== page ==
The offset/setting screen shows "Common Variables" your example #2001 is a "System Variable".
If you are looking for a screen that shows all variables (Local, System & Common) all in a row from #0-#9999 with their corresponding value, I don't believe you can.
If you are looking to see just the value of #2001 (IIRC is an offset) you could look at the corresponding offset menu where it's value is displayed.
If you are debugging or checking out a macro/program and want to see (snap shot) list of all the variables with values, try using "Dprint". Unless you are only using "common variables" then you can look at the offset/setting screen.
I had a Bridgeport with 21i & their "Fast op" keys which we could create custom menu's. So it should be possible (if your machine/controller has the same available options) to create your own menu and tie it to a macro that retrieves and displays the information any way you want.
Another way is to create a program that sets the values of user values to those of system values. Then you can look at them. For Example: % O6969 #501=#2001 #502=#2002 #503=#2003 #504=#2004 #505=#2005 #506=#2006 #507=#2007 ... ... M30 % Off the top of my head I don't know if those 2000 series #s listed are real registers in the machine or not, but you get the idea. You can also use the 100 series: % O6969 #101=#2001 #102=#2002 #103=#2003 #104=#2004 #105=#2005 #106=#2006 #107=#2007 ... ... M30 % This series may or may not clear when you hit reset, depending on how you have your parameters set. You can even use the more volatile series % O6969 #1=#2001 #2=#2002 #3=#2003 #4=#2004 #5=#2005 #6=#2006 #7=#2007 ... ... (up to 33 most controls) M30 % This series clears on reset on most controls. Anyway, after you run such a program, (which causes no machine movement, so no worries) you look at the user variable listing, which is a sub-menu of the offset menu. Sometimes you have to hut for it, some combination of the page & "Oper" soft keys.
There is no real risk as long as:
1) You don't end up overwriting a user variable which is being used for something. For example, if you have a probe, pallet system, etc., the software used to control these things often makes use of the user variables. In my example I started with #501 to make it easy to remember that that refers to #2001, but #501 might be "taken" by your probe or pallet software. That is one of the advantages of using the 100 or 1-2-3 series.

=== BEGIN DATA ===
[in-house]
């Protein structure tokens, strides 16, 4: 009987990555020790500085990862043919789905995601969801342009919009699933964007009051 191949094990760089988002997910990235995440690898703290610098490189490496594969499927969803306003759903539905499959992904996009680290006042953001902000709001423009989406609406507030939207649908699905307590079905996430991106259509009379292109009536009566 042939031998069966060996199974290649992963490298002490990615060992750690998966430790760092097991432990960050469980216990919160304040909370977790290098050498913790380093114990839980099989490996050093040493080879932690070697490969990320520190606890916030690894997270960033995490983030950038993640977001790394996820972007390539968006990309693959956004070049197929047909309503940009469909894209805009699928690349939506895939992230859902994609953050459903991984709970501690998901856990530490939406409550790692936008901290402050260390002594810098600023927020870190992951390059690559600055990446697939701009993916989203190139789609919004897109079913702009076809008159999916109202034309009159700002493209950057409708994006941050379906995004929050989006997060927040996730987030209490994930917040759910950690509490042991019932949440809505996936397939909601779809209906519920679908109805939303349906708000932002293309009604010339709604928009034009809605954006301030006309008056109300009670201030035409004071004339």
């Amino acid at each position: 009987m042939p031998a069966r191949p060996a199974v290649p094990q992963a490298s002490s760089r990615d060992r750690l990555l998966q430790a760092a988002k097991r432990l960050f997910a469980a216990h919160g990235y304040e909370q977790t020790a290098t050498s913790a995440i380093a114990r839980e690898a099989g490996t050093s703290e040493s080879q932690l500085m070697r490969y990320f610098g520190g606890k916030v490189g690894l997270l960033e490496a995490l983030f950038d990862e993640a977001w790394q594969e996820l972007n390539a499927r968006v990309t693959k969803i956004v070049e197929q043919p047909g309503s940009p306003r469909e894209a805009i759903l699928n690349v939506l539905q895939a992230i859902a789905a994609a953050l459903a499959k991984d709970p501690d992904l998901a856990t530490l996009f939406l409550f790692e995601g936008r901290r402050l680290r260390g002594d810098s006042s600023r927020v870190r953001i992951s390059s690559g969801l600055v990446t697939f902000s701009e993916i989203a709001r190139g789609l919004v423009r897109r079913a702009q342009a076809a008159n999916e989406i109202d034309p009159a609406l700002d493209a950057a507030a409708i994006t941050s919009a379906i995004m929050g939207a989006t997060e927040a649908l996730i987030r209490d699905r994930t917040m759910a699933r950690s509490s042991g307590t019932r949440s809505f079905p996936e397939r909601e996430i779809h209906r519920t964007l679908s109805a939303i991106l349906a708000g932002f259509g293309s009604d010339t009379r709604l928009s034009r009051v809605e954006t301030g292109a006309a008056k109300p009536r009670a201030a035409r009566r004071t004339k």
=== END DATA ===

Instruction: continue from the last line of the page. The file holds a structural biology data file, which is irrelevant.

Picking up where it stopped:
2) Always put the USER variable on the LEFT, and the SYSTEM variable on the right! Have fun. If you want to discuss this more email me robustus at newsguy dot com.
plh - thanks for that. I tried something similar and got the info I needed.
----------------------------------------------------------------------- Another way is to create a program that sets the values of user values to those of system values. Then you can look at them. For Example: % O6969 #501=#2001 #502=#2002 #503=#2003 #504=#2004 #505=#2005 #506=#2006 #507=#2007 ... ... M30 %
folksD> >Fanuc 21i. Is it possible to select a screen display which shows the variable>addresses along with their contents. ie a display which shows say #2001 andÿ>its value? If so, how?ÿ>ÿ>I know for this example I can look at the offset/setting screen but thisÿ>doesn't reference the variable number./>1>Thanks9>Rob>>@>BAnother way is to create a program that sets the values of user values to those
Or to get more of a real-time access to the values, you could put your routine into a sub. Call that sub from the main, then follow the call with an MO. The machine grabs the variables, puts them where you can read them, and then waits for you to have a look. If the M98 and the M0 are both preceded by a block delete slash, then you don't have to stop and read unless you want to.
As you caution, though, this only works if the variables used for reading system stuff aren't also used for other things in the program. That could get messy.